Curative results took the longest to come back, but that could just be my bad luck. I did my swab at 12.40 p.m on 17 March, but the specimen only arrived in the lab at 11.30 p.m on 18 March. 

It means my turnaround time was about 42 hours, though your experience could very well differ if your sample is collected soon after it’s taken. 

The results certificate had all the information required for travel. 


Pre-departure COVID-19 testing in the USA doesn’t need to cost you an arm and a leg, so long as you know where to get it done. Community testing centres are plentiful, and bookings can be done entirely online. All you really need is a local phone number, and to take a little time off your trip to get it done. 

I suppose if you really were in a rush, you could also take an tele-supervised ART from Raffles Medical at S$30. 

Any other testing centres you’d recommend for the US?

Aaron Wong
Aaron Wong
Aaron founded The Milelion to help people travel better for less and impress chiobu. He was 50% successful.

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I recommend Cityhealth UC! I took it at downtown SF, but they have branches all over. It was a walk-in, also tent style like TTS. Fuss-free and most importantly free! Results were out in 45 mins 🙂


Did you poke yourself that many times just for this article? haha


Would you have done the same if you had to pay for each test?

Yuval Noah Harari

If it’s free you are the product.

Jonathan Lim

Technically the “free” tests are not free. They are funded by the US government (aka taxpayers) thru the CARES Act. So happen foreigners are eligible to enjoy this perk too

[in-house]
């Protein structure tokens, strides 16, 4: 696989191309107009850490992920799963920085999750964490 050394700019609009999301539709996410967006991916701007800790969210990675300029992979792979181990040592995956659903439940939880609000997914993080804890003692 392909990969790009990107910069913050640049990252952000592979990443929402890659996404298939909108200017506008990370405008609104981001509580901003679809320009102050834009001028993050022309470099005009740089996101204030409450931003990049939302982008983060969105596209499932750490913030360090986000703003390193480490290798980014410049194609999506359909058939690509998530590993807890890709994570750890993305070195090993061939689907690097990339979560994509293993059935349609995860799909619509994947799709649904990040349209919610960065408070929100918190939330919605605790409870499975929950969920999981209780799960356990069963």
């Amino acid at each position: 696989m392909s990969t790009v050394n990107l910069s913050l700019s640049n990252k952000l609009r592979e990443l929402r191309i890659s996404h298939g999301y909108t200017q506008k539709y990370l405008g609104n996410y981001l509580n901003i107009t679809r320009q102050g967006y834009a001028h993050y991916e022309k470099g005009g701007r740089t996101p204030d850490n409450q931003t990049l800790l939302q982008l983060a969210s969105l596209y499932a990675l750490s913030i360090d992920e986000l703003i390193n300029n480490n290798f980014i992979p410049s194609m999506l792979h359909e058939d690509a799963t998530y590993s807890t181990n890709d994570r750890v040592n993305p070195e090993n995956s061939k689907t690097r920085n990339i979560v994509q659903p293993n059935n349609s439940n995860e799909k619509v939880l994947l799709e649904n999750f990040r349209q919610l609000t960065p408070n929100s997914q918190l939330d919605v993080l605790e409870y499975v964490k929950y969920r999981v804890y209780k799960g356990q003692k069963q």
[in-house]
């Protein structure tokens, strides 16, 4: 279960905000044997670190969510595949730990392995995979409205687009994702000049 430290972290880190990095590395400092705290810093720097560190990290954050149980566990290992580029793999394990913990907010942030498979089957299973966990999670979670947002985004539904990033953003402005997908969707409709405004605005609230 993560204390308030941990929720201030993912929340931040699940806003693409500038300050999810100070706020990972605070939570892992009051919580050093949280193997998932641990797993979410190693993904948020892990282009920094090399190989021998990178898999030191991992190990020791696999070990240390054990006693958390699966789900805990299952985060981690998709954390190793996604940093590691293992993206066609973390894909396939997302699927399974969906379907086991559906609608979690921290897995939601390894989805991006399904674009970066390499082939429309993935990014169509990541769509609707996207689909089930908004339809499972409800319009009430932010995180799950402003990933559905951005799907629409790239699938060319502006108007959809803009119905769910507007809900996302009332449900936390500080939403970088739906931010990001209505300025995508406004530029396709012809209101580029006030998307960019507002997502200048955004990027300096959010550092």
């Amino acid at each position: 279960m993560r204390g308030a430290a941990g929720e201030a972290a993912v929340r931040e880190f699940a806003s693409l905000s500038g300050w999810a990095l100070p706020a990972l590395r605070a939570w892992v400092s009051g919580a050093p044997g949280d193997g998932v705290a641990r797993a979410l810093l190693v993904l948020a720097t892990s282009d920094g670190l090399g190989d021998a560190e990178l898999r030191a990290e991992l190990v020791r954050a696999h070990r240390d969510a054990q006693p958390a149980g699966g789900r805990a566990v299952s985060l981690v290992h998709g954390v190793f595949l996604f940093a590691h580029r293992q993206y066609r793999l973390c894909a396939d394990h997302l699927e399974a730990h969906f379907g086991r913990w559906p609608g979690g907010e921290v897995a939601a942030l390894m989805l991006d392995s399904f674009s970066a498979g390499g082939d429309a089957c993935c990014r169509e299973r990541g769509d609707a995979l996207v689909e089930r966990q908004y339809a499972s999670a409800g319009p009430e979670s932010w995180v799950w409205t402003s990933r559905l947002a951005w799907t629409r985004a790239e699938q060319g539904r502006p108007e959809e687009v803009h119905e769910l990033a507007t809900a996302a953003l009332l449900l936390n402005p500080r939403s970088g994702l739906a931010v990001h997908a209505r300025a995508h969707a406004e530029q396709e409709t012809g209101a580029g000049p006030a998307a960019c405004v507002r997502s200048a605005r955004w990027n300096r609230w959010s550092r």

I remember reading somewhere that free testing is allowed only once every 7 days to prevent abuse of the system. I guess this one slipped through.

Anyways, I paid for a US Skype number, which is much cheaper than getting a US prepaid sim card, to receive the SMS. Works just as it should, except you receive the SMS through the Skype app.


I use TextNow free iOS app for free US number. It gives free calls and SMS to US numbers.


Ugh wasted $80 in LAX cause I wasn’t sure if I could do it at CVS


Not all CVS testing will be at pharmacy, btw. Could be outside in a small container too.


Yes, the allotted federal funds has been exhausted. It’s not the last chapter in the story for sure.

Individual states might choose to pay or run their own “free” sites – we’ll see.

Meanwhile – should be ways to bring the cost down significantly. Nowadays negotiated rates for rapid tests should be around $20. Full price has stuck at $159, lol.
Maybe pharmacy discount network cards (basically giving access to negotiated rates), or some sort.